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Why Has Bail Reform Been a Topic of Debate in NY Since 2019?

By: Dean J. Condoleo


CLAIRE DAVENPORT, Host: It's been five years since New York State made a major change to how bail works. 


PASCAL HOGUE, Host: Since April 2019, most people accused of misdemeanors and lower-level felonies, things like turnstile jumping, driving under the influence, and prostitution, no longer have to post bail to be released before their court hearings. 


DAVENPORT: Advocates say bail reform fixes a system that disproportionately impacts poor people. Critics maintain it's a threat to public safety. 


HOGUE: As Dean Condoleo reports, five years later, bail reform is still a lightning rod for debate.


DEAN CONDOLEO: One of the rallying cries five years ago for bail reform was the death of Kalief Browder. 


CYNTHIA GODSOE: “Kalief Browder, who went in at 17 for three years for a theft of a backpack, which he was probably innocent of, but even if he wasn't, it was the theft of a backpack.”


CONDOLEO: Cynthia Godsoe teaches criminal law at Brooklyn Law School. In Kalief Browder’s case, he spent three years at Rikers Island—mostly in solitary confinement - because he couldn’t afford bail. 


GODSOE: “People were routinely jailed for minor minor things whereas like major offenses people like the Harvey Weinstein's the world were able to be free because they could pay for it.”


CONDOLEO: And at the crux of bail reform: even relatively small bail amounts can be too much for the city’s poorest residents. But…. every time there’s a fatal crime in New York City, critics are quick to blame bail reform. CUNY’s Jennifer Ferone studies the public’s perception of crime and she says the media is partly to blame.  


JENNIFER FERONE: “Taking certain stories and making them directly attributable to bail reform when in fact it was actually unclear // those kinds of media accounts do make the public nervous when it comes to bail reform


CONDOLEO: In the five years since bail reform passed, the state legislature has twice restored some discretion to judges to require bail for certain crimes. Still…some bail reform critics…like former NYPD Detective David Sarni say the whole system is a mess. He’s still frustrated at how it was decided five years ago.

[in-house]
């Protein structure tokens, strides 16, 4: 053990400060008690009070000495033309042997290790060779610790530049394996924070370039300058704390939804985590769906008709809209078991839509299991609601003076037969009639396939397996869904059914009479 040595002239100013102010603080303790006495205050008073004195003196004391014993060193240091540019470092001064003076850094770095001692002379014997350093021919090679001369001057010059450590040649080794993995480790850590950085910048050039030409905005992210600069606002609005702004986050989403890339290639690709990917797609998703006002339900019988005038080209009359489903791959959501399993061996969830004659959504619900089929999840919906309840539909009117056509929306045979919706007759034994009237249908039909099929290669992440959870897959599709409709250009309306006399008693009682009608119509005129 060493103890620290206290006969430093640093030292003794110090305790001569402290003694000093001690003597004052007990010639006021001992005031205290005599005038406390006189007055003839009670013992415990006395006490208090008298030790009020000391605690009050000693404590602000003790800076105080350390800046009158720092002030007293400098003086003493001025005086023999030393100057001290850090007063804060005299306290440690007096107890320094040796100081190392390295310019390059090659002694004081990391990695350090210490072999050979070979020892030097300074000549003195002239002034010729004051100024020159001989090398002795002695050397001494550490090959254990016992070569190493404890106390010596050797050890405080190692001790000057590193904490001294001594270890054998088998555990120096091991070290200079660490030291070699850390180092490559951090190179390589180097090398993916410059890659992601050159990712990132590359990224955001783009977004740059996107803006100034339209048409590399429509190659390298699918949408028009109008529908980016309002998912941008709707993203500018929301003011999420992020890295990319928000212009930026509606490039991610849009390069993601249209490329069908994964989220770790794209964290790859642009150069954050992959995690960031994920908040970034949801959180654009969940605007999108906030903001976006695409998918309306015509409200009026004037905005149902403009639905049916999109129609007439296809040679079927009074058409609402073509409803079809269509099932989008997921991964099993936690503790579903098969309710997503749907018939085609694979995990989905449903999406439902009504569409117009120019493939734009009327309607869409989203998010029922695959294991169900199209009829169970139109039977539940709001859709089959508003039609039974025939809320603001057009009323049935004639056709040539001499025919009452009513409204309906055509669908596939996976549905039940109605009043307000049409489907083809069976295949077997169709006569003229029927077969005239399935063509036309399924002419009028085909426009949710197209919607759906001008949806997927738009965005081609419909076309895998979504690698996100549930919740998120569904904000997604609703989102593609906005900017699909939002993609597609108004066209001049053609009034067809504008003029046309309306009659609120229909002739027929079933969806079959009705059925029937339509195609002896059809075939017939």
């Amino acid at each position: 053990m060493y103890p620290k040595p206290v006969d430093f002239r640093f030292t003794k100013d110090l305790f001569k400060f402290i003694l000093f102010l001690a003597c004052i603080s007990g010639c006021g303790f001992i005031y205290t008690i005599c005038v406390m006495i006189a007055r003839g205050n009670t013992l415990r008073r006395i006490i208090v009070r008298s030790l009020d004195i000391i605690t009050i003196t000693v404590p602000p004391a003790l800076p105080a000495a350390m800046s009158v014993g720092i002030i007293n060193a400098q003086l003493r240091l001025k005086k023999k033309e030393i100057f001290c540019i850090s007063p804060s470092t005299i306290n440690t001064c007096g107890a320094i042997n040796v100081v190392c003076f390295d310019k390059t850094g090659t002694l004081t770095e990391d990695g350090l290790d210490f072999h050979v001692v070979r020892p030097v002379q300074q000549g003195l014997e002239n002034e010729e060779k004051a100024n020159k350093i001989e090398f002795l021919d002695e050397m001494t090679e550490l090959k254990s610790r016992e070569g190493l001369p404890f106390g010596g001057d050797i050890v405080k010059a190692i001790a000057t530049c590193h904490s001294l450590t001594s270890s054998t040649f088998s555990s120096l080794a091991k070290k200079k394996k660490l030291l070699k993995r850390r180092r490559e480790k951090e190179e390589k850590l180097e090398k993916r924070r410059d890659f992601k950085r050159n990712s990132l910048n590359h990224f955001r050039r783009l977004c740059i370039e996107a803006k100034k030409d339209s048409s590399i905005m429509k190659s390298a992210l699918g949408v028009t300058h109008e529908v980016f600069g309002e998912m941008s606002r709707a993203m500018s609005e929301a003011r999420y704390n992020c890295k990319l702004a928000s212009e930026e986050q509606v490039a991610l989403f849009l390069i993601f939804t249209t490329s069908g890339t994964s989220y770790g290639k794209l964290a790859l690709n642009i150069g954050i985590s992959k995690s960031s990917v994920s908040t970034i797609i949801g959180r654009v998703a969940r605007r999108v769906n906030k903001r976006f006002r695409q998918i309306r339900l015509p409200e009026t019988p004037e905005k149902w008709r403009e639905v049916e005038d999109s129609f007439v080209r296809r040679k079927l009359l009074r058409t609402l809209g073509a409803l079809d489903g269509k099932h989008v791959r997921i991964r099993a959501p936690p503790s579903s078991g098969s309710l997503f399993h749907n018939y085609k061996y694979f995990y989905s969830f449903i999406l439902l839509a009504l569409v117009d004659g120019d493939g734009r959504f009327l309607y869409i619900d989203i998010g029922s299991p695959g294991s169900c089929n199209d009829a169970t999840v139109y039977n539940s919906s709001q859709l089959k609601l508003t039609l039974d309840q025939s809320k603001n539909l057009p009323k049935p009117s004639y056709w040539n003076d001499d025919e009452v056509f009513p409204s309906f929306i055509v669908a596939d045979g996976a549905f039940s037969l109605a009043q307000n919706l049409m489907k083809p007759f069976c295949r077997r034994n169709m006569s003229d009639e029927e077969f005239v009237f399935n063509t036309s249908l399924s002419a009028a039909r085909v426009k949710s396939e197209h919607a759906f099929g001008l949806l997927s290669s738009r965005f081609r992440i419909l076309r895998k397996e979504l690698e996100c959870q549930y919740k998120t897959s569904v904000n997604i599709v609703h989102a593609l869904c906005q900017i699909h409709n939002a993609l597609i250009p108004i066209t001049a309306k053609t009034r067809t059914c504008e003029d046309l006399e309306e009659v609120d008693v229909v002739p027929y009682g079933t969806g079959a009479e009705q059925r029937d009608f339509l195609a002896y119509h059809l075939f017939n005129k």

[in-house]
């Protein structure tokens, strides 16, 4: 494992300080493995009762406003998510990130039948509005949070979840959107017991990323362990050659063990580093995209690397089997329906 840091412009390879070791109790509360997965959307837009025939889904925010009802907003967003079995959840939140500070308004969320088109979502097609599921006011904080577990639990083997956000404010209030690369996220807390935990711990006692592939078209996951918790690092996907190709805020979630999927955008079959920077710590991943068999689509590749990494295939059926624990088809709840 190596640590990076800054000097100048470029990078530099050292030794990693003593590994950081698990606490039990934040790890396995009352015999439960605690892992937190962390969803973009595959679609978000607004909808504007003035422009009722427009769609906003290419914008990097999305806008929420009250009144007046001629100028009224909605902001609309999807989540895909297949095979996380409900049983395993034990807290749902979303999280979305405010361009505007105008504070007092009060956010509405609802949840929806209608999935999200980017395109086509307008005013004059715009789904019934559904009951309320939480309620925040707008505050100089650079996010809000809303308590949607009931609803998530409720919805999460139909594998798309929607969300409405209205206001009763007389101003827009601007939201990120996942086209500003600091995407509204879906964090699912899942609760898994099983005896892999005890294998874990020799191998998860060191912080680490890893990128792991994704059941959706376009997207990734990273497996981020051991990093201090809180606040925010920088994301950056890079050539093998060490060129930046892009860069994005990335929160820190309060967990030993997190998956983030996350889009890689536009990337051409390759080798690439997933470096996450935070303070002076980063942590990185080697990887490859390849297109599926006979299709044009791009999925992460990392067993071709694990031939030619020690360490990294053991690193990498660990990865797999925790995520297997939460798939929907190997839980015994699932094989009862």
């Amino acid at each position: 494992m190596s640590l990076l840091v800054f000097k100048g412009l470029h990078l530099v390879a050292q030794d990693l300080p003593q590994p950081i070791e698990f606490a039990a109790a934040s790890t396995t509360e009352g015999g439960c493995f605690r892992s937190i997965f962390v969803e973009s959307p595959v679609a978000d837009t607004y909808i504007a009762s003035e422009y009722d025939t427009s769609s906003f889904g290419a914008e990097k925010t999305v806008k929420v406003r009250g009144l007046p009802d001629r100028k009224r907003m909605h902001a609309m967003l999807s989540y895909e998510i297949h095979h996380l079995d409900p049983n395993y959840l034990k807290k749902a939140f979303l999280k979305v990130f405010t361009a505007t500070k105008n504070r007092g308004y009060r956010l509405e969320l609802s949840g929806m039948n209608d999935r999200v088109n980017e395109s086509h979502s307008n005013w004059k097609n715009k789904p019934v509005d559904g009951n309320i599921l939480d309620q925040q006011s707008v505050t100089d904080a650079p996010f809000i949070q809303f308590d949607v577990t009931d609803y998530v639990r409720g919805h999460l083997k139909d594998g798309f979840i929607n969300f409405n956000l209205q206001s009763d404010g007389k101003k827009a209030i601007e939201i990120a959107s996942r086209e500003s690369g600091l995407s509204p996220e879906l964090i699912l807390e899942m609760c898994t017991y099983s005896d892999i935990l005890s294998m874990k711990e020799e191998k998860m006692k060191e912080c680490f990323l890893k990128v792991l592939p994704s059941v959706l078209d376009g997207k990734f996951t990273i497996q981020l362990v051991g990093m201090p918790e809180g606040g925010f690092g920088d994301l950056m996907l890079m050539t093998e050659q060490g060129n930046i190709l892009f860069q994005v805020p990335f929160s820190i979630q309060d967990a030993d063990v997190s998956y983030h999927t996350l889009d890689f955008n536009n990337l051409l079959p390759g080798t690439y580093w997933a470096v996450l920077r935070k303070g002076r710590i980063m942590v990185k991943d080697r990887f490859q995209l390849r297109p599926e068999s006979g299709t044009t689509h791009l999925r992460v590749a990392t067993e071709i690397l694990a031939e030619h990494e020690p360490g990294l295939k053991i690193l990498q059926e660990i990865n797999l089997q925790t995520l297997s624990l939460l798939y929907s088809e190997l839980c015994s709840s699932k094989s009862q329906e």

DAVID SARNI: “There was not one law enforcement agency, not one prosecutor's office that was engaged in the conversation. We never had a seat at the table. This was done by politicians, legal defenders, such as legal aid, Bronx defenders, innocence project with nary involvement by professionals who've been dealing with this system for decades.”


CONDOLEO: Sarni argues that without the threat of bail…some people will just keep committing crimes. 


SARNI: “What you're seeing now is that type of person becoming emboldened and we emboldened criminality because of that. They know I'm getting out tomorrow. I'm getting out in three hours and they know it. So what are they doing? They're continuing to continue the crime spree. And all we can do as the police department is arrest them and hope we can eventually prosecute one case.”


CONDOLEO: That question of what keeps someone from committing another crime is a big part of what Michael Rempel studies at John Jay College. 


MICHAEL REMPEL: “We're comparing individuals who were released as a result of the bail reform law to similar individuals, same types of criminal history and charges who had bail set before the law went into effect in 2019.”


CONDOLEO: And Rempel says…the data just doesn’t show that most people being released are NOT just going back out to commit more crimes. He says that’s in part because being held in jail before trial is a big detour in their life. 


REMPEL: “The experience of detention will be harmful because people lose their jobs, lose their housing, experience trauma, and those things will increase recidivism after their release.”


CONDOLEO: Researchers like Rempel are getting more and more data each year about the impact of bail reform. And ultimately, that data might be the only thing that shifts people’s perceptions. Dean Condoleo, Columbia Radio News

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